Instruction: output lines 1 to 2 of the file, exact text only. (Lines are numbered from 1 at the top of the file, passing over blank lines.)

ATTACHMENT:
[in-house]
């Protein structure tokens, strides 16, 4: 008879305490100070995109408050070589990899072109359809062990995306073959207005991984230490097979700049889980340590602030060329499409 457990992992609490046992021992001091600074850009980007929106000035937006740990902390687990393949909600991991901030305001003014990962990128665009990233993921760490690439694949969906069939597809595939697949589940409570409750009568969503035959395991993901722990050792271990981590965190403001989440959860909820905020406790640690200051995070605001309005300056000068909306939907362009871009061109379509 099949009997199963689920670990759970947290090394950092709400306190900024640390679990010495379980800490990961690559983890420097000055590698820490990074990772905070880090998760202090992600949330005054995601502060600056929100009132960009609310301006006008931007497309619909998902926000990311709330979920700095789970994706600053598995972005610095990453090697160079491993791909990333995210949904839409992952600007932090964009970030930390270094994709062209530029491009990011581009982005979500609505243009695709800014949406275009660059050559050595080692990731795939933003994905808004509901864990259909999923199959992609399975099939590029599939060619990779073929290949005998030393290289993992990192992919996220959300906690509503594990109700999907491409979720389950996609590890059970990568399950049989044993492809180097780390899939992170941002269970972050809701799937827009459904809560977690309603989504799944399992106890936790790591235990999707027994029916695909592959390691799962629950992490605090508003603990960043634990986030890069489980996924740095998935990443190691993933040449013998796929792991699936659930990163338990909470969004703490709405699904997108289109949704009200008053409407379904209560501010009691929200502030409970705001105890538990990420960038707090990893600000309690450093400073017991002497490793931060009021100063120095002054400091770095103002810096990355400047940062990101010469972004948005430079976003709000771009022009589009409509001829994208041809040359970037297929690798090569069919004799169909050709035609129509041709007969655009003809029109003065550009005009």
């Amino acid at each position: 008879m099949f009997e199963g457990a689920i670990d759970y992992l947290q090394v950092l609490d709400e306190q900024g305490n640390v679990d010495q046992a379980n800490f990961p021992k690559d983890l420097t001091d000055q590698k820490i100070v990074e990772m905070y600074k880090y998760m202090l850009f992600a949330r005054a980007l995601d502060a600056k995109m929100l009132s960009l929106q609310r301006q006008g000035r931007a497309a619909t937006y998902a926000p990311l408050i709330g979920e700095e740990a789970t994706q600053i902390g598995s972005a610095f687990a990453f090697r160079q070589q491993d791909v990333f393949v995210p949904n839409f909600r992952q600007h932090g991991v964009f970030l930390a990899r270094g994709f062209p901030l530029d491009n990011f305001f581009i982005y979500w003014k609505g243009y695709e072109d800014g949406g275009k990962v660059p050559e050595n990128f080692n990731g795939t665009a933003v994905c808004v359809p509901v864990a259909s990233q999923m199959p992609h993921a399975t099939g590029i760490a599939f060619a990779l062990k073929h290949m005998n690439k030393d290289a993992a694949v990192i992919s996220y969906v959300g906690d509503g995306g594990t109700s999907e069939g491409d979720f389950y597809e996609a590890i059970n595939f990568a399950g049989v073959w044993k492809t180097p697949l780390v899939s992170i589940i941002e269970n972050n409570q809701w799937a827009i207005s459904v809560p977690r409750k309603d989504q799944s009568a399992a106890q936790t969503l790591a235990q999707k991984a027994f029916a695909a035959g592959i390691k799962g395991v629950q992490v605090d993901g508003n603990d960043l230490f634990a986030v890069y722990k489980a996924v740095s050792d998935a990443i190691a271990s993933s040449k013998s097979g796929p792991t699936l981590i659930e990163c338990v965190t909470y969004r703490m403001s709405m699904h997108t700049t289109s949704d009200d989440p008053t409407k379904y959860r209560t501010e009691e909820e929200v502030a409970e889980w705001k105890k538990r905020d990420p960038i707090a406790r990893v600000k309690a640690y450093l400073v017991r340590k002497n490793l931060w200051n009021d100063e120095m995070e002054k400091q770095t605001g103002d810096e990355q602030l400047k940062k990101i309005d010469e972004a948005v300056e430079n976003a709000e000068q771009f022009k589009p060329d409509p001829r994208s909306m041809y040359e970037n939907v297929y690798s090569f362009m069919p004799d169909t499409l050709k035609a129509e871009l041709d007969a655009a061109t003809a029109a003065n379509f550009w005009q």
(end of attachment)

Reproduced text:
[in-house]
């Protein structure tokens, strides 16, 4: 008879305490100070995109408050070589990899072109359809062990995306073959207005991984230490097979700049889980340590602030060329499409 457990992992609490046992021992001091600074850009980007929106000035937006740990902390687990393949909600991991901030305001003014990962990128665009990233993921760490690439694949969906069939597809595939697949589940409570409750009568969503035959395991993901722990050792271990981590965190403001989440959860909820905020406790640690200051995070605001309005300056000068909306939907362009871009061109379509 099949009997199963689920670990759970947290090394950092709400306190900024640390679990010495379980800490990961690559983890420097000055590698820490990074990772905070880090998760202090992600949330005054995601502060600056929100009132960009609310301006006008931007497309619909998902926000990311709330979920700095789970994706600053598995972005610095990453090697160079491993791909990333995210949904839409992952600007932090964009970030930390270094994709062209530029491009990011581009982005979500609505243009695709800014949406275009660059050559050595080692990731795939933003994905808004509901864990259909999923199959992609399975099939590029599939060619990779073929290949005998030393290289993992990192992919996220959300906690509503594990109700999907491409979720389950996609590890059970990568399950049989044993492809180097780390899939992170941002269970972050809701799937827009459904809560977690309603989504799944399992106890936790790591235990999707027994029916695909592959390691799962629950992490605090508003603990960043634990986030890069489980996924740095998935990443190691993933040449013998796929792991699936659930990163338990909470969004703490709405699904997108289109949704009200008053409407379904209560501010009691929200502030409970705001105890538990990420960038707090990893600000309690450093400073017991002497490793931060009021100063120095002054400091770095103002810096990355400047940062990101010469972004948005430079976003709000771009022009589009409509001829994208041809040359970037297929690798090569069919004799169909050709035609129509041709007969655009003809029109003065550009005009």